Four Getaways for Crafty Travelers

Published Date Author: , March 13th, 2014

arts and craftsFor the artsy traveler, what better way to get acquainted with a destination’s culture than to learn a local craft? Participating in a workshop can be a daylong venture or even a weeklong retreat. Plus, whether you’re making moccasins or birch boxes or farmstead cheese, you’ll end up with a handmade souvenir to take home. Here, four immersive programs that let you do just that:

Life in the Adirondacks, in the past, was characterized by farming and logging. Get a glimpse of how people adapted to their surroundings and took advantage of the vast natural surroundings at Adironack Folk School, which offers more than 250 courses in Lake Lucerne, NY. Here, transform a gourd into a stylish purse ($95), make a pair of leather moccasins that keep your feet warm and dry in the winter ($95), or learn 19th century tinsmithing basics as you create a candle stick and wall sconce ($100). Through spring and summer, the school also hosts free evening programs like spinning, forging, and other lectures and demos.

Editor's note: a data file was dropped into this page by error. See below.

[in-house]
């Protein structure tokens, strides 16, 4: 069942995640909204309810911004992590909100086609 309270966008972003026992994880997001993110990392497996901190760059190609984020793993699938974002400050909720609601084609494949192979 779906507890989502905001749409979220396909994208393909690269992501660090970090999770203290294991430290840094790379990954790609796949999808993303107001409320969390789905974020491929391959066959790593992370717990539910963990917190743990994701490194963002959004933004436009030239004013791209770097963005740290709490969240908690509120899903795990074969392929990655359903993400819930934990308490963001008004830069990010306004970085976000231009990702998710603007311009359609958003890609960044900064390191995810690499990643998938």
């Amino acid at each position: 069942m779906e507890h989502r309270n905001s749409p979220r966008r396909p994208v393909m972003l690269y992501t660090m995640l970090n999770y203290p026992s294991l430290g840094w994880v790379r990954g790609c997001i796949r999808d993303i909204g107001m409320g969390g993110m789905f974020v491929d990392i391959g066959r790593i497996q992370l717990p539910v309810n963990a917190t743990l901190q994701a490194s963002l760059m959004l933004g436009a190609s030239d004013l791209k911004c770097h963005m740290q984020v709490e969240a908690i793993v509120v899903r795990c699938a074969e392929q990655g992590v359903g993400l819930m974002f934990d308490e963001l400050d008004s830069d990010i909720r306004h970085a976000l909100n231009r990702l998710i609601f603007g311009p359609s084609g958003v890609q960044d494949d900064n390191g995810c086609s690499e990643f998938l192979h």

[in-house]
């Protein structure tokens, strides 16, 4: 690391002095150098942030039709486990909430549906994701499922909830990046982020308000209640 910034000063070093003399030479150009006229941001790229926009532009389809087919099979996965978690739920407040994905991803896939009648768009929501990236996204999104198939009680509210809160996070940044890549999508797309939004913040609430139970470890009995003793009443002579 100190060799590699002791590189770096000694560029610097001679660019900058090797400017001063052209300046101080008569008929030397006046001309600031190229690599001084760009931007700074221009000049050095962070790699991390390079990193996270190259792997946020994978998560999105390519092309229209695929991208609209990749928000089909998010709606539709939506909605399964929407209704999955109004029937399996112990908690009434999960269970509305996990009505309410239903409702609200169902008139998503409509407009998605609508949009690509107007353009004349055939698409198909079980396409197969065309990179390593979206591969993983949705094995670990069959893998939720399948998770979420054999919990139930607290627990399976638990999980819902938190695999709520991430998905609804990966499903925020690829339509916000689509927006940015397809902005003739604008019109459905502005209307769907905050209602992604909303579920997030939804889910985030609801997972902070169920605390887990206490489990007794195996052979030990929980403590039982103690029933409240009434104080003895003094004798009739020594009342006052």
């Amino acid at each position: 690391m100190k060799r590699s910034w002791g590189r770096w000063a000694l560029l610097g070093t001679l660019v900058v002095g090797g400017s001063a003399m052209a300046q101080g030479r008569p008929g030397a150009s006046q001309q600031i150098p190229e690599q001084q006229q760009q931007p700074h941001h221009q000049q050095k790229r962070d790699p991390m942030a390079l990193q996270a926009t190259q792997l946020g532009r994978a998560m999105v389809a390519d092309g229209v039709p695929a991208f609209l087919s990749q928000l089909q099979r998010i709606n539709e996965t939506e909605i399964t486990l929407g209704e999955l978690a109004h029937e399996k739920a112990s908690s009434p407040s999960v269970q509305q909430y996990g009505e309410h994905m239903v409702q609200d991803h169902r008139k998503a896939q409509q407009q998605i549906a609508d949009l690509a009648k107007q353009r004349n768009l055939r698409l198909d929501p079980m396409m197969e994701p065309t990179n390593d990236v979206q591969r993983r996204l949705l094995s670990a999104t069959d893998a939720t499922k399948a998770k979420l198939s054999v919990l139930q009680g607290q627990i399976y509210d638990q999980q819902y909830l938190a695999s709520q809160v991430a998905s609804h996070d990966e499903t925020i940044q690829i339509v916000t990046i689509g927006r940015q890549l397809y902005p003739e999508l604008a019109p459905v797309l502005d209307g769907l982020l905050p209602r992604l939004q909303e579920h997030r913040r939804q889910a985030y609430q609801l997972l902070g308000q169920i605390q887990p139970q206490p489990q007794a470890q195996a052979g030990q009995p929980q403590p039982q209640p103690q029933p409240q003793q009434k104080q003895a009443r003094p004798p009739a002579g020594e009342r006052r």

The North House Folk School in the harbor town of Grand Marais is all about preserving Minnesota’s Scandinavian culture. Classes cover everything from the Norwegian painting technique known as rosemaling, to crafting Scandinavian/Russian birch bark boxes, to woodworking and furniture craft. Sample early-bird tuition rates: $45 for a half-day, $150 for two days, and $195 for three days of instruction, excluding material fees. Of course, this varies by class – metalsmithing, jewelry making, and others that involve special equipment or materials tend to be pricier.

Authored By Christine Wei – See the Full Story at Shermans Travel

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